A Shift in Dialogue: Looking Back at Smith’s Earth Week

Andrea Schmid '17

Assistant News Editor

Smith’s Earth Week events and celebrations, which took place from April 19 to 26, were “widely considered to be revolutionary and noteworthy on campus,” according to Cordelia Fuller ’16. Entitled “The Planet and the People on It: Rethinking Popular Narratives of Our Right Earth,” Earth Week’s programming was unlike any other on campus event in recent memory.

In the past, Earth Week events have focused merely on recycling and abstract concepts such as “sustainability,” while attaching the concept of “green-ness” to a variety of actions and dialogues.

However, the overarching theme of this year’s Earth Week highlighted the intersectional nature of environmental activism. It encouraged awareness of pressing environmental issues like climate change and social justice by reclaiming the relationship between people and the environment as two interconnected and overlapping worlds.

At Smith, this new approach manifested itself in the diverse participation of organizations on campus. Twenty campus organizations held events and celebrations to increase awareness and raise campus dialogue, collaborating to rethink popular narratives of our right to the planet. The organizations Smith Divest, Green Team and the Real Food Challenge. VOX, J-Street U, WOZQ, the Black Students’ Alliance and SpitFire addressed sustainability through intersectional dialogue with CEEDS Earth Week planners Callie Sieh ’17, Corinne Walther ’15 and Emma Kerr. Along with the rest of the Earth Week planning committee, they envisioned Smith’s Earth Week.

“We really wanted to approach the way that Earth Week was celebrated on campus in a more inclusive way that addressed not only the urgency and pressing awareness of climate change and the environment, but that connected it to people and their narratives, too,” said Sieh.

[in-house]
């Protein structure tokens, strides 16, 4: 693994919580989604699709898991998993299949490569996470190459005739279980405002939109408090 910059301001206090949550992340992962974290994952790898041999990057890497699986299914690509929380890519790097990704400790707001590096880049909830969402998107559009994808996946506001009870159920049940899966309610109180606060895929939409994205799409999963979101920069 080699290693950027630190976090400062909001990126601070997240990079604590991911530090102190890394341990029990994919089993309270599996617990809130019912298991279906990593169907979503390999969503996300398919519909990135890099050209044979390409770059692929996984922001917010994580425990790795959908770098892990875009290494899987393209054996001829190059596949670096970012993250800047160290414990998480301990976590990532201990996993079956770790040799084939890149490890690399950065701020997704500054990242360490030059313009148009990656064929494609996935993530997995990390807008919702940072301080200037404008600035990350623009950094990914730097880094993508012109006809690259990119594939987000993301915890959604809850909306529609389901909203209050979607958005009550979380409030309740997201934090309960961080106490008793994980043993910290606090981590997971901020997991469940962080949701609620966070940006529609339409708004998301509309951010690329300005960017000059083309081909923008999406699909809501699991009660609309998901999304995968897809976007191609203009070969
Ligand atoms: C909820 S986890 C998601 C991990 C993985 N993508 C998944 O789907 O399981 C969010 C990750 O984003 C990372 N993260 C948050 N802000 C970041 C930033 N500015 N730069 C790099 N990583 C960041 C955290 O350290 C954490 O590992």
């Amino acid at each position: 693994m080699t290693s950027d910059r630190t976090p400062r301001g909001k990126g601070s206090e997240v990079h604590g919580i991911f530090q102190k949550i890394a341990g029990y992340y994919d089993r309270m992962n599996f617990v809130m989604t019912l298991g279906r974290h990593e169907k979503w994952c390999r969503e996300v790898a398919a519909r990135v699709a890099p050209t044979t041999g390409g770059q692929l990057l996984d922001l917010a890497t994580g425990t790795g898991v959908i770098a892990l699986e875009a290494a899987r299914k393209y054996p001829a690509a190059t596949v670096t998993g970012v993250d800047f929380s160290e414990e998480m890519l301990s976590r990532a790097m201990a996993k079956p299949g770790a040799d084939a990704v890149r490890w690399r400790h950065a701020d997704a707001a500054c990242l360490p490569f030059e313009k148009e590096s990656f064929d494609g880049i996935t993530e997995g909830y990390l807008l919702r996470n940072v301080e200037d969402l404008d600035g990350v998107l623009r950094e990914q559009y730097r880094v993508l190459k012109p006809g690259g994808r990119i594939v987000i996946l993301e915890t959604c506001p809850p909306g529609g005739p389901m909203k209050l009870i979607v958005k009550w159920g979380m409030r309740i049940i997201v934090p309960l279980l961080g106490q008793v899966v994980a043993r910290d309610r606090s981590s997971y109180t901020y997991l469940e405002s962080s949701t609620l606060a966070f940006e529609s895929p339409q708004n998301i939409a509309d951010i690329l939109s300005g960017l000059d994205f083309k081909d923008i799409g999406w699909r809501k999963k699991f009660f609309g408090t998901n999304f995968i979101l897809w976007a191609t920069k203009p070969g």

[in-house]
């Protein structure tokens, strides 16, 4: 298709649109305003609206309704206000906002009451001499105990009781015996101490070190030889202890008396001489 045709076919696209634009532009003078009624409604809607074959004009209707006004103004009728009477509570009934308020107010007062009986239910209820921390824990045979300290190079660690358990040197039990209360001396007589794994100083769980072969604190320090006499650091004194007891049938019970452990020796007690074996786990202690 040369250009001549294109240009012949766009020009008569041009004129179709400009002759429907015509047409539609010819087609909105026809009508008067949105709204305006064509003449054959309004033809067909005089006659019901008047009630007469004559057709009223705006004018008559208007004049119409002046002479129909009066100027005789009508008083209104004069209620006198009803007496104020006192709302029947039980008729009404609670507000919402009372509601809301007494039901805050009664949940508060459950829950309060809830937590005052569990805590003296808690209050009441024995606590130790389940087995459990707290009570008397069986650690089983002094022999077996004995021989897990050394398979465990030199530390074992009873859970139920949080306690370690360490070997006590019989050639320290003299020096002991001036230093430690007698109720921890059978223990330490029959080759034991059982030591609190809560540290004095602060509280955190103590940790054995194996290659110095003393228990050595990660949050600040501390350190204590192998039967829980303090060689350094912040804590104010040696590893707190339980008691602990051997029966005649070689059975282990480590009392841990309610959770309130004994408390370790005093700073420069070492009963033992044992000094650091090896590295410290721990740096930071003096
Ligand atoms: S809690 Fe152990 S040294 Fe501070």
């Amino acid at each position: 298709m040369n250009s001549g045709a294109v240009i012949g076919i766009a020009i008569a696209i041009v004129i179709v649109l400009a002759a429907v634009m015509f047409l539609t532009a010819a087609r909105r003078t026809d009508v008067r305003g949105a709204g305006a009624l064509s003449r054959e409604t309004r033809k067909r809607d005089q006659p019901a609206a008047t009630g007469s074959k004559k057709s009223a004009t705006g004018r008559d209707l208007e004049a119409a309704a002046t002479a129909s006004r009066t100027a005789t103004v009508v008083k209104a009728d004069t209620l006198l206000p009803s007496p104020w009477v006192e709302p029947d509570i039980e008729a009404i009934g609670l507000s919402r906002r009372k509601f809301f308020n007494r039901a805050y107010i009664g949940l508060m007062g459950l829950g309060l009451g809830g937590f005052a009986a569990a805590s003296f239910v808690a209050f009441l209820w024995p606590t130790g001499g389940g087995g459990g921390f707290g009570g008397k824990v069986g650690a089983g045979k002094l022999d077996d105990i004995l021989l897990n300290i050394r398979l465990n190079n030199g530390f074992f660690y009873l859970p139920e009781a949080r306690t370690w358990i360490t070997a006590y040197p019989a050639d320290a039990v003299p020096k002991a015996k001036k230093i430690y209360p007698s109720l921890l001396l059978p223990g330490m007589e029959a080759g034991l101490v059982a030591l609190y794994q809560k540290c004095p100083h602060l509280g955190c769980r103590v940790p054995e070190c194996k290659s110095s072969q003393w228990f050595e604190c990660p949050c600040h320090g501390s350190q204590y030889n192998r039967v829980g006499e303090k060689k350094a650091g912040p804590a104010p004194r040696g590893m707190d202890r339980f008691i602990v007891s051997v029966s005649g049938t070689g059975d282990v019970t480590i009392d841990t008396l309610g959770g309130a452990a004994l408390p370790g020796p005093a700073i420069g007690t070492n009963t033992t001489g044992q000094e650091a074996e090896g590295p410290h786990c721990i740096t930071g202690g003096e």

“The Earth Week planning committee had around eight to ten people, and I can’t tell you how much time we spent trying to find a title for the week that worked and really changed the environmental dialogue on campus the way we envisioned it,” said Walther.

The week’s events started with a potluck-style dinner on April 19. Hosted by the Black Students’ Alliance and the recently founded Smith Students of Color in the Sciences, Blythe Coleman-Mumford ’17 and Gabrielle Peterson ’15 invited students from the Five Colleges to discuss the role of food in environmental and social justice as it pertains to the issue of the gentrification of spaces, foods and culture. A number of organizations tabled throughout the week. On Wednesday, VOX held a lecture on sustainable menstrual products. There was a series of outdoor events, such as removing invasive plant species, canoe building, a walk through the Mill River with John Stinton, a TED Talk and a variety of panels.

The week came to a close on Friday with a performance by Frank Waln and the Samson Brothers in the Campus Center.  A Sicangu Lakota, Waln is a hip hop artist, music producer and performer who uses his music and art to raise awareness of the presence and continuously reviving culture of his people, along with the variety of social justice issues that continue to threaten his reservation, such as the construction of the Keystone XL Pipeline. Hailing from the Rosebud Sioux Reservation, Waln touched on the importance of recognizing the United States’ colonial past and its identity as a settler colonial nation and world power. He argued that it is not necessary to be a professional or a member of academia to fight and speak for justice.

“I do not consider myself an activist. I just want the people whom I love to be treated fairly and to be respected, and if that makes me an activist, then what does that say about this society?” Waln asked during the Indigenous Rights and Environmental Sovereignty Panel. His performance and traditional Native American dance performances carried on until nearly midnight on Friday.

For the rest of the weekend, Smith hosted the New England Climate Organizers Summit, which was held across campus, from Seelye to Stoddard Hall and even outdoors when the weather permitted. With a massive network of environmental and social justice activists, the summit served as a resource for collaboration and discussion among activist groups in New England.